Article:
This past Saturday I spent the day (six hours!) at the Gilmore Car Museum near Kalamazoo, MI. For anyone that lives in southwestern Michigan, or near the area, it is definitely worth the drive to go the museum. Their collection is quite expansive, as they have over 300 cars spread out in 12 different buildings, each housing a specific marque/genre. Some of the collections include; Piece-Arrows, Franklins, Model A Fords, Cadillac-LaSalles, and Lincolns. They even have a few standout cars like a 1948 Tucker, a 1963 Chrysler Turbine Car, a 1929 Duesenberg J-111 Dual Cowl Phaeton, and a 1916 Packard Twin-Six Racer. Not only is their collection expansive, but almost all of their cars are not roped off, meaning you can get up-close to examine the finer details.

Photo credit: Classic Cars Today Online

During my visit two things happened. The first is I spent approximately an hour looking at the various Lincolns in the Lincoln Motor Car Museum. These included many prewar cars, various Continentals, Mark cars, and a few Town Cars. The second thing that happened while I was at the museum, was there was a Lincoln car gathering happening on the campus grounds. There were over 50 Lincolns ranging from post WWII Cosmopolitans, fourth generation Continentals, various Mark cars, and Town Cars. During this time, I got to speak to some of owners and hear a few stories about their cars.

After spending time around these cars and reflecting on the Lincoln brand, it occured to me that if Lincoln want to succeed, then they need to be unconventional. They need to stop chasing the Germans, Asians, and even Cadillac, and create a class of their own.

Photo credit: Gilmore Car Museum

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When walking into the Lincoln Motor Car Museum, the first thing people see is the blue 1932 Lincoln KB Type 241 Convertible Sedan featured below. It is also parked next to a new MKZ. I heard many people comment how they did not like the looks of the MKZ. Instead, people turned and fixed their gazes on the 1932 Type 241 Convertible Sedan (how is that for a name?). I stood and stared at the car for over ten minutes, and during that time, there were around ten others doing the exact same thing. I heard one gentlemen say that standing in the same room as the 1932 Lincoln made him feel like he was sharing the same air with someone of high importance.

Photo credit: Lincoln Motor Car Museum

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The thing about the rest of the cars in the Lincoln Motor Car Museum (excluding the current production cars), is all of them have this type of charm that resonates class and dignity. These cars catch your eye and makes you stop and stare at their beauty. The cars in this collection represent the best of the brand. While some may argue that my heart was merely won over due to the lighting and showroom quality of these cars, the cars outside of the museum held the same prestige. Many of the cars at the Lincoln gathering are driven on a regular basis and (some) are not in showroom quality. Somehow a 1939 Zephyr with faded paint and a worn interior still has more prestige than a 2015 MKZ.

Photo credit: Lincoln Motor Car Museum

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1939 Lincoln Royal Canadian Tour Car built for King George VI and Queen Elizabeth when the visited Canada. When was the last time the royal family had a custom Lincoln built for them?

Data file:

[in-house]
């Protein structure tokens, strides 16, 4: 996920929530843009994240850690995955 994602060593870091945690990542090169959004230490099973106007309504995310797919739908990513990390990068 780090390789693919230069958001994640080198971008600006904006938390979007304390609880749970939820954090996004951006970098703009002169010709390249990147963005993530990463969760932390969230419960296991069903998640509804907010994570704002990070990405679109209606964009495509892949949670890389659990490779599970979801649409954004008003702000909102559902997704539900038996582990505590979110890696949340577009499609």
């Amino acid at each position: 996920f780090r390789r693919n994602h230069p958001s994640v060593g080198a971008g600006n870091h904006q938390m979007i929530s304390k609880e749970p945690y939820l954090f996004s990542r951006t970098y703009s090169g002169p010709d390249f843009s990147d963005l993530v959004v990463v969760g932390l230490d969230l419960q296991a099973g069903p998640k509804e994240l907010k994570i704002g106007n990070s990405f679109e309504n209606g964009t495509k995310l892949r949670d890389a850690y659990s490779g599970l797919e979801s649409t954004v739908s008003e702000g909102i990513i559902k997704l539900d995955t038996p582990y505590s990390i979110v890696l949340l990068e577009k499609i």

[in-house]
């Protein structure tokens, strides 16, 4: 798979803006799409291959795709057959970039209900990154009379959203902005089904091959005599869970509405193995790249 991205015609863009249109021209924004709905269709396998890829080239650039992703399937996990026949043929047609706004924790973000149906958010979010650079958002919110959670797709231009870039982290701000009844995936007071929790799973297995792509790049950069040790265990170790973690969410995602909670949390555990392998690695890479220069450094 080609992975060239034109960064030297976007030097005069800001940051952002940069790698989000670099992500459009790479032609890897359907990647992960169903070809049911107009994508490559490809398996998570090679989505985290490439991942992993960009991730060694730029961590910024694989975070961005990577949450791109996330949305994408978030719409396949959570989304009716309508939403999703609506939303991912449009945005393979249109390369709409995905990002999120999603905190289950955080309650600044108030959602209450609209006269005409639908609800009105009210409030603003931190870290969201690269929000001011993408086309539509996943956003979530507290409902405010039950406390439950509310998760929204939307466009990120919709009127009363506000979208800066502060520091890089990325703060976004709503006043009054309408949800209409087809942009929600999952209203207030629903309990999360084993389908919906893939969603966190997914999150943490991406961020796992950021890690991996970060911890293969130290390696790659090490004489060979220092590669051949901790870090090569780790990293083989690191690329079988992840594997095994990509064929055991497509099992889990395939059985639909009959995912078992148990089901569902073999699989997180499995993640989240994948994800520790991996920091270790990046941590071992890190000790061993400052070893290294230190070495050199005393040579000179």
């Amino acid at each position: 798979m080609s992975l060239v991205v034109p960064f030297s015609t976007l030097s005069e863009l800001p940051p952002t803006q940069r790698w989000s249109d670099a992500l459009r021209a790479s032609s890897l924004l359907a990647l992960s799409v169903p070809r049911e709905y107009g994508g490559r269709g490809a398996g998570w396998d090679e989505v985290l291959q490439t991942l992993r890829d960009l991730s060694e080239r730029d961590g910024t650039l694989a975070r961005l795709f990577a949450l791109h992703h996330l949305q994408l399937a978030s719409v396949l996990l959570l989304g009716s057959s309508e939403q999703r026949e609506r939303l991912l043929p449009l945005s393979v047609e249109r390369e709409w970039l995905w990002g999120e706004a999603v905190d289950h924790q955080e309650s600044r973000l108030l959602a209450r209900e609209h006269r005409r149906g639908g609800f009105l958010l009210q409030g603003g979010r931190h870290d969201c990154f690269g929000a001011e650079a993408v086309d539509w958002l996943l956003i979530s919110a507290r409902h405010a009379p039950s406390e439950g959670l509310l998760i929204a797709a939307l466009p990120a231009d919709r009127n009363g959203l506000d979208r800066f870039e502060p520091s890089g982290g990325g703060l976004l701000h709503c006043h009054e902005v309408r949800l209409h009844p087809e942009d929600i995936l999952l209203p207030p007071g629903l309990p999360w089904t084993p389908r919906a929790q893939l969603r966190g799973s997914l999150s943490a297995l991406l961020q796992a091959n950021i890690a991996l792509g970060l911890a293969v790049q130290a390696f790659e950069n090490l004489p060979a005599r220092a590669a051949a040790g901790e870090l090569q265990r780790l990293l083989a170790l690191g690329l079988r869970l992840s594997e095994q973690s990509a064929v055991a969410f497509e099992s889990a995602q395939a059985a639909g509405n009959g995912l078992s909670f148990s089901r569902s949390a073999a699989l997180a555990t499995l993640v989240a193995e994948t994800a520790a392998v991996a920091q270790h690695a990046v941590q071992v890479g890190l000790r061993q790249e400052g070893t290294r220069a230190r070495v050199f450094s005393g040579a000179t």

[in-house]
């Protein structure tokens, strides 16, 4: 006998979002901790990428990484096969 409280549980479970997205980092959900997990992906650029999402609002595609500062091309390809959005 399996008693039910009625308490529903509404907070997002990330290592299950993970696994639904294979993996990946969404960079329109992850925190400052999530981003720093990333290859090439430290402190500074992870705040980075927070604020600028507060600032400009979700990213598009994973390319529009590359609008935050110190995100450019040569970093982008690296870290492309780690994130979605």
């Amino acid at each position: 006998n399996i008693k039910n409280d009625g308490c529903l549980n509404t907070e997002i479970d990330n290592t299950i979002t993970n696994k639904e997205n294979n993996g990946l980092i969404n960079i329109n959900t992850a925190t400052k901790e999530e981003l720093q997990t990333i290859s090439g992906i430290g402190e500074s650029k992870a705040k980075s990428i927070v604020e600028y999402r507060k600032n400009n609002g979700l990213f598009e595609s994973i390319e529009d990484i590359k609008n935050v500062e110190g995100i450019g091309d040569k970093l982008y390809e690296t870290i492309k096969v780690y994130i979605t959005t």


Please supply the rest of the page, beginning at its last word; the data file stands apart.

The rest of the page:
Seeing fourth generation Continentals and 30’s Zephyrs in motion allows one to see that those cars evoke a sense of high status. Standing on the museum grounds, people stopped in their tracks to watch these cars move. They catch your eye and make you think about how the people riding in the car have class and you standing on the street do not. These were cars that were exclusive and earned to be driven. The first generation of Zephyrs were a car that people asked Ford to build after seeing Edsel Ford’s personal custom Zephyr. Lincolns of today do not offer that same feeling. I would even argue that the fourth generation of Continental was the last car produced by Lincoln to offer this feeling.

Photo credit: Lincoln Motor Car Museum

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Bob Lutz argues a similar point, and after spending time with the cars that put Lincoln on the map, I agree 100 percent. Lincoln cannot be like their rivals. They need to create a product that is exclusive, different, and makes a statement. Think about it. Rolls Royce and Bentley are two brands that do not follow the norms of the automotive society and they are seen as THE premier luxury car. It should be noted that I am not arguing that Lincoln should become the American Rolls Royce/Bentley, but they should be unconventional. They need to not make the fastest, best handling sedan on the market, but rather a car that people earn to be driven in/drive. Luxury is suppose to be about exclusiveness. Seeing pictures of the new Continental and hearing industry experts talk about the car makes me think that the needle is moving in the right direction. I only hope the finished product does not lose any of its charm and that the automaker is able to spread that sense of class to the rest of its lineup.

Photo credit: Lincoln Motor Car Museum

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The cars featured in this post are just a few of the cars in the Gilmore collection and honestly, the photos do not do them justice. These cars are works of art and Lincoln needs to recapture this idea. I hope the new Continental succeeds, because Lincoln has too much legacy and pride for the brand to die.

Photo credit: Lincoln Motor Car Museum

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Photo credit: Autoblog